Letters to the Editor

Online gambling

During the 2016 campaign, candidate Donald Trump was never asked what he thought of online gambling, which is currently banned in most states. Perhaps journalists presumed that a casino builder would be in favor of it. Yet now, as president, Mr Trump must face the issue. Both the Supreme Court and U.S. Attorney General Jeff Sessions, could soon decide on the future of the bans.

As many countries and some states have learned, online gambling comes with social costs that outweigh the tax revenues. Gambling enterprises, including state lotteries, prey on the poor, the young, and those prone to addiction. President Trump may not see it that way, given his past in the casino market. But his attorney general, as well as Vice President Mike Pence, have alternative views.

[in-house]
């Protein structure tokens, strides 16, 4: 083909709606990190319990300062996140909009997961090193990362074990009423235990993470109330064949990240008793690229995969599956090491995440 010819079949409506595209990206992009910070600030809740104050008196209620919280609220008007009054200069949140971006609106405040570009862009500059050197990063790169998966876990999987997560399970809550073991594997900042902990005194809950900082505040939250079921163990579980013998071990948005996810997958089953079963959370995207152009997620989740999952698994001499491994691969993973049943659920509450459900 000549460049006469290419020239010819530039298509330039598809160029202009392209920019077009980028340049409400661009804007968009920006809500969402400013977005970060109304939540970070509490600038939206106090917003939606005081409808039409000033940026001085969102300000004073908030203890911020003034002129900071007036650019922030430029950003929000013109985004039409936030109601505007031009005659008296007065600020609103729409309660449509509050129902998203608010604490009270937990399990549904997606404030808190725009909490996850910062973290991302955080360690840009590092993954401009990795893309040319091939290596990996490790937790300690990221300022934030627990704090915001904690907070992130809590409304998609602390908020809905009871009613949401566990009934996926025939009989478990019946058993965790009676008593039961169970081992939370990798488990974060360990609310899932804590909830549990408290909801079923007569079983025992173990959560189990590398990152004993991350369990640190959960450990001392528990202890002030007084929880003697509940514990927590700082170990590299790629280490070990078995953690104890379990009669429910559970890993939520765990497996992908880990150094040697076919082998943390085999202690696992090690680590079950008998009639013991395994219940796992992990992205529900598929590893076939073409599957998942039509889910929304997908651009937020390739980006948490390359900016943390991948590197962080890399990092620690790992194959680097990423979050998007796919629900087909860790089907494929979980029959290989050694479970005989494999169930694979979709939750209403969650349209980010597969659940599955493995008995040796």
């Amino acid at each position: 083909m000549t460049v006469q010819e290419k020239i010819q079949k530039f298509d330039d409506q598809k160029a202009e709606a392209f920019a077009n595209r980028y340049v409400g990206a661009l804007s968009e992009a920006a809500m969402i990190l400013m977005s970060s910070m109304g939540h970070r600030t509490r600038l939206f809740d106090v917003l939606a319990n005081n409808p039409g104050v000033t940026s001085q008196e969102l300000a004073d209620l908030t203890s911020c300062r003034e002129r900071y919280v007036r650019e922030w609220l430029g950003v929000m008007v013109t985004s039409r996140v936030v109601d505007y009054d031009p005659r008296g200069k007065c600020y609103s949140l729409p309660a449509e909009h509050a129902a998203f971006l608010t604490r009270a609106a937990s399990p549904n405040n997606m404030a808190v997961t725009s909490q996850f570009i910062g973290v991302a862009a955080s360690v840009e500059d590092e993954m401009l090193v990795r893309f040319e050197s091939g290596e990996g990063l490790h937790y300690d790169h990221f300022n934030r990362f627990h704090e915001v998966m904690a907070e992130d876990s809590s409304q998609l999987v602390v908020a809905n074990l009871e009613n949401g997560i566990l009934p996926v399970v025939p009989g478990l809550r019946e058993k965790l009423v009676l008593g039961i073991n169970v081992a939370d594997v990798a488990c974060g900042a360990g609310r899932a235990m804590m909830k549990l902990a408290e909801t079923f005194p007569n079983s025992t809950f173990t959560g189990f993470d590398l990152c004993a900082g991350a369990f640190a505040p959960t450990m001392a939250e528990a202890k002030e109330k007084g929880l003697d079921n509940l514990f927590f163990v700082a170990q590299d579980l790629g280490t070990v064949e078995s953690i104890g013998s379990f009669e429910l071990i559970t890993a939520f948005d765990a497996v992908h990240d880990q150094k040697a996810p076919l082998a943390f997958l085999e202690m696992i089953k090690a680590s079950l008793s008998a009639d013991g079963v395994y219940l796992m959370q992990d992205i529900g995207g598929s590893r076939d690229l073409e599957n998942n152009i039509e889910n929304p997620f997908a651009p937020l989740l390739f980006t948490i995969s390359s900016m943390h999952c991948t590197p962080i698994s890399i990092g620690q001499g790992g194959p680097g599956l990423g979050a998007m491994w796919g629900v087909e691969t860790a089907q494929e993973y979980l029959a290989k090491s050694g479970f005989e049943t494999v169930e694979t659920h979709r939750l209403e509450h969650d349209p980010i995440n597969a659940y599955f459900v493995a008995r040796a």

Most of all, if the president wants to restore vitality and innovation to the economy, he should emphasize hard work and talent over a belief in a vague, deified notion of luck. His own work record shows he does not leave things to chance. Why then, as president, would he want to promote gambling?

Sidney Robinson, Redland